Nod app helps students expand social skills


Joclyn Haven, Reporter/Photographer (She/Her)

 South Dakota State University students now have the latest access to a new app to help deal with their mental health and social skills. 

The Office of Student Affairs announced their partnership with Nod in mid-October. The new app for students uses psychology to help build relationships and improve social skills. University administrators became aware of Nod through a presentation at a student affairs professional conference earlier this year.

“SDSU has worked with the company that operated Nod for several years …  so we discussed the potential of adding Nod to the resources we offer,” Toby Uecker, SDSU dean of student affairs, said.

According to the Nod website, the app brings together positive psychology, cognitive and behavioral skill-building and mindful self-compassion to help students develop social skills. 

Nod is a science-backed and research-tested app. Nod allows users to set goals like connecting over shared interests, building their social network and feeling more confident. Nod suggests ways to implement these goals into a student’s life and reflect on how they’re feeling.

The apps focus is on guiding students with connection-building and with anecdotal reports. Students were finding it challenging to connect in person after returning from a pandemic social isolation.

In 2019, a randomized controlled trial was conducted with 220 first-year college students at the University of Oregon with the intention of giving college students hope for making meaningful social connections. After creating Nod, a study team at the university assessed how well it worked. Students found that using Nod has improved their sleep quality, campus belonging, social support and intention to persevere in school. 

“All of our research shows that folks that are experiencing symptoms of loneliness and/or depression are the ones that would benefit most from this,” Nathaan Demers, vice president and director of clinical programs at Grit Digital Health, said in a Q&A session.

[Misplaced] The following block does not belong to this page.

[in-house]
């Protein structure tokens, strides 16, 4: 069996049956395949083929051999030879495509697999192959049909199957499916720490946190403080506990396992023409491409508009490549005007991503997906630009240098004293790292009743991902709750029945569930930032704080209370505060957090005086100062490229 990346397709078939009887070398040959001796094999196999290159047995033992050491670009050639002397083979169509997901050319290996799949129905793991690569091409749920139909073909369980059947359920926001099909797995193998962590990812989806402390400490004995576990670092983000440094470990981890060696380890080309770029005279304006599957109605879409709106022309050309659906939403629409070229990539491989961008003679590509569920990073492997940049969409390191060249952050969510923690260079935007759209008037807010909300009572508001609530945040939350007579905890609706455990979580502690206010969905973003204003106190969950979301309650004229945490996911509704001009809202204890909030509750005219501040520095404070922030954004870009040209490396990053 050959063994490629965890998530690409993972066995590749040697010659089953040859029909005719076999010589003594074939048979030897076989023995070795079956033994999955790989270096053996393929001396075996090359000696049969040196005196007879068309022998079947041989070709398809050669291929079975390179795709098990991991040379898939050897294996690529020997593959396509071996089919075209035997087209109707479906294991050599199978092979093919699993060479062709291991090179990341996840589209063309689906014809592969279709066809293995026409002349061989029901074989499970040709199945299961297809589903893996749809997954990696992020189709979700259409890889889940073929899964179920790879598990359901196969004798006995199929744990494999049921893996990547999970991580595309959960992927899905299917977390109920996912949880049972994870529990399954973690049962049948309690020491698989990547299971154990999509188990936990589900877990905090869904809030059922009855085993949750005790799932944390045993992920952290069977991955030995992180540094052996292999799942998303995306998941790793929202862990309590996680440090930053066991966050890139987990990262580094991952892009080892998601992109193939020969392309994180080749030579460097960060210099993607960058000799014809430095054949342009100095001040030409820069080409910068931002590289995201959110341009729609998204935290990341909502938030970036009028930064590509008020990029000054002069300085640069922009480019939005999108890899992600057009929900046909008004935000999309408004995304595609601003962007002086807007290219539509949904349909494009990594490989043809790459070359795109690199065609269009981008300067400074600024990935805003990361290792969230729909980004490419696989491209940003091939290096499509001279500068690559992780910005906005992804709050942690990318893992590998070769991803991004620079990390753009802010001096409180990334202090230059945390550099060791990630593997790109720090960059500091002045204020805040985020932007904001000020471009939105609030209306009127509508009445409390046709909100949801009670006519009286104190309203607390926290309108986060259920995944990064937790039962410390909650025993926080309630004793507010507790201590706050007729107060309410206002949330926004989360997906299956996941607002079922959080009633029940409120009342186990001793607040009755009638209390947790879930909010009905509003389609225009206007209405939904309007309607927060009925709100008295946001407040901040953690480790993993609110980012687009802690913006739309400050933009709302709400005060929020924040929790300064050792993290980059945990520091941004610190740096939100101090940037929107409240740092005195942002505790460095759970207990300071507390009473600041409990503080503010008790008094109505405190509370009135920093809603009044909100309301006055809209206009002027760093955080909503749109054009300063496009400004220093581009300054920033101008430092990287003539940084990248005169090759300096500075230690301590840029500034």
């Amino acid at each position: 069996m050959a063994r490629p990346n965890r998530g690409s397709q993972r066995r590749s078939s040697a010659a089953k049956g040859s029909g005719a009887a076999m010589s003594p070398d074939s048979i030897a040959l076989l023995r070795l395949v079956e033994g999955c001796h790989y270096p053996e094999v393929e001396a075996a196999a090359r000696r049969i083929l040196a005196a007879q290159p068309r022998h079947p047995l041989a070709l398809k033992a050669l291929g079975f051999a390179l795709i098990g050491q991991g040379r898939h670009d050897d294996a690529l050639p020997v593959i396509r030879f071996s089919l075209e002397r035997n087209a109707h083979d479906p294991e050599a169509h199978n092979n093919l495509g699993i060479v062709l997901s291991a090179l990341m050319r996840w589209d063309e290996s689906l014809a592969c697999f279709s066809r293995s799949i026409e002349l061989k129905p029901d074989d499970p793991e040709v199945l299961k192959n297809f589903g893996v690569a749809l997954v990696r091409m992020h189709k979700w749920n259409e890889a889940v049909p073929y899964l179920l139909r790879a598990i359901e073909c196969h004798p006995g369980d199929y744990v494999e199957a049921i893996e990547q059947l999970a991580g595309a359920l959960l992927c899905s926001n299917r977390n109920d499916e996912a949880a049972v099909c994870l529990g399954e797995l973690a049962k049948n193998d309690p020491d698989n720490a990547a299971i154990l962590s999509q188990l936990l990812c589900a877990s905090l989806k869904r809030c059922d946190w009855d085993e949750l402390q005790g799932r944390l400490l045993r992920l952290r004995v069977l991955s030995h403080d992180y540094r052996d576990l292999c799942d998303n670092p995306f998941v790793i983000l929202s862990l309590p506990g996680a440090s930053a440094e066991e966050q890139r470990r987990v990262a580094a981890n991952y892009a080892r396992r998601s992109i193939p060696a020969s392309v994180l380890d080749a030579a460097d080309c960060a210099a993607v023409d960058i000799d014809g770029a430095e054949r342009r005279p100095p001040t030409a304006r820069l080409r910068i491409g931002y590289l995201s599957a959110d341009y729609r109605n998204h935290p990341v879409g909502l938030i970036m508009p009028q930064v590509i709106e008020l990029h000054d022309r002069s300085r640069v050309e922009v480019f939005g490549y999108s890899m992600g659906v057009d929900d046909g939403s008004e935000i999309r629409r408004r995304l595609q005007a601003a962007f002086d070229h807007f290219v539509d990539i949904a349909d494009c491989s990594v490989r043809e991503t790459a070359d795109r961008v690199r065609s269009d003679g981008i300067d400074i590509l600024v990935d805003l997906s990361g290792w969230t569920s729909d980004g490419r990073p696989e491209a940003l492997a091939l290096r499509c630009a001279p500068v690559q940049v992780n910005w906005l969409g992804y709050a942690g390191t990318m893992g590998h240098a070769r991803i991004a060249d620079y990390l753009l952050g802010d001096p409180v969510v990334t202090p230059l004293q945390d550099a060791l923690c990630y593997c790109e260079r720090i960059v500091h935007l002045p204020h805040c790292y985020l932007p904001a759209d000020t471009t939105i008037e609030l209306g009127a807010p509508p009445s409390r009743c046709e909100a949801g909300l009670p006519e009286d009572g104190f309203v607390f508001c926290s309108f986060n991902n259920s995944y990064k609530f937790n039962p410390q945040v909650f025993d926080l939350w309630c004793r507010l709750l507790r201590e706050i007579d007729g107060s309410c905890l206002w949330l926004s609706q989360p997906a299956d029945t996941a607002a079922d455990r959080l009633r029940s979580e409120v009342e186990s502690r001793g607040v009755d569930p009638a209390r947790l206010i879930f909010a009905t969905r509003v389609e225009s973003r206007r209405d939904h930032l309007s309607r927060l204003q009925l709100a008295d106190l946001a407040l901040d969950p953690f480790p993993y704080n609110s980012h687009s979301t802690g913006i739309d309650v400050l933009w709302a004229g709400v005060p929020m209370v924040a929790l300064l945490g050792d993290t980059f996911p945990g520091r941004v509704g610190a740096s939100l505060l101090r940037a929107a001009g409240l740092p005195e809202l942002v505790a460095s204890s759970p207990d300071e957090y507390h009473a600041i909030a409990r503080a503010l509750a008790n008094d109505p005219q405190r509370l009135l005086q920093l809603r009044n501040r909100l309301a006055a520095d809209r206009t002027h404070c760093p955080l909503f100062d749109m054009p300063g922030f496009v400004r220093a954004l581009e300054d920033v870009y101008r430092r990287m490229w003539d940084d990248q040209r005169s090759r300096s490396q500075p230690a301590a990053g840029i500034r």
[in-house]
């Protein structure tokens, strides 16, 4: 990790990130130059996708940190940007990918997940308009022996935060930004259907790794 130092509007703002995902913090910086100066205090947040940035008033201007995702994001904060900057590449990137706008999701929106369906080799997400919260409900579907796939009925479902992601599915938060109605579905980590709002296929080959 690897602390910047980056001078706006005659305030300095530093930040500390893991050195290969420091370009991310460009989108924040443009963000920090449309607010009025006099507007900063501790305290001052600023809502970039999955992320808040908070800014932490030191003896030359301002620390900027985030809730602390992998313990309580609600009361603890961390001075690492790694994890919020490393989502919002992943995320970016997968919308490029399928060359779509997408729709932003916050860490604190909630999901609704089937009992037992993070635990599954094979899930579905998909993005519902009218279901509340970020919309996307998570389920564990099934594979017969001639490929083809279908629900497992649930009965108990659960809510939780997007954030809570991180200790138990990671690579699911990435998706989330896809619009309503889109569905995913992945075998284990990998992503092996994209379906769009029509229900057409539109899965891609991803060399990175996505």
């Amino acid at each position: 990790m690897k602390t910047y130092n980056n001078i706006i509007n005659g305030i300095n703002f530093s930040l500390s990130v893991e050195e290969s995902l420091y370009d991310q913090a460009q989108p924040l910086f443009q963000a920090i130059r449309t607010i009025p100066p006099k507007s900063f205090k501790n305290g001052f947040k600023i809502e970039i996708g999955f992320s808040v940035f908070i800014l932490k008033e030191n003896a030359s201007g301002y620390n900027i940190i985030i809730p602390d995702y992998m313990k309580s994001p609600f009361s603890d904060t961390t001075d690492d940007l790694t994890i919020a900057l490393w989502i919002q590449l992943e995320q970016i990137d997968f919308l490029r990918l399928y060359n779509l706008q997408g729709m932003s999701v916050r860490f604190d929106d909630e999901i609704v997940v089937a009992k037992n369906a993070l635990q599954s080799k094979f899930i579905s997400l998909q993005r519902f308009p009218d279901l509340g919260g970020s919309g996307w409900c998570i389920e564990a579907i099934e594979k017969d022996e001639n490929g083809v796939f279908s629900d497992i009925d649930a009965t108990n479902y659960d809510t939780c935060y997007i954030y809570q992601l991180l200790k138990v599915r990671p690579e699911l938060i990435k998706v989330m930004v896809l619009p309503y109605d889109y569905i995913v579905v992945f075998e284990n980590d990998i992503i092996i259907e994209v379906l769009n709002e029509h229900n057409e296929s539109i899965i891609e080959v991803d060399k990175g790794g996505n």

One student testimonial from the 2019 study said they liked that the app helps students set goals.

“I try to set social goals for myself, but this app makes me more accountable and really encourages me to be creative in social interaction,” a student said. 

The goal of Nod is to serve as one of many tools for students wishing to connect at SDSU. It’s a tool that also includes academic advisers, student groups and peer leaders for residence halls to assist students looking to make connections at school.

Nod also addresses feelings of loneliness on campus by providing students with skills and challenges that help them build meaningful social connections.

Uecker said student affairs has received feedback from a few students who were introduced to the app through campus resources or in-class presentations. There has been little feedback since the app is new to students. However, Uecker said the feedback has been largely favorable and has included remarks regarding the approachability of the app’s design and information as well as how well it seems to be suited to students’ everyday lives.

“I think it is a great app providing tools for students to use to help deal with being lonely on campus,” Hannah Schentzel, a sophomore exercise science major, said. “I have checked out the app and would recommend it to anyone who may want to improve their social skills.”

University officials hope the feedback they receive will show them results of student enjoyment while using the app. 

In addition to helping students develop their skills and connections, it was designed with appealing imagery and enjoyable tasks.

Since the release of the app, many universities have partnered with the company to have the app available on their campus. Nod is free for all members of the SDSU community to use, however, there is a flat annual fee paid by SDSU to offer and support the app. 

Students can download the app on their phone through the app store and create an account with their campus credentials.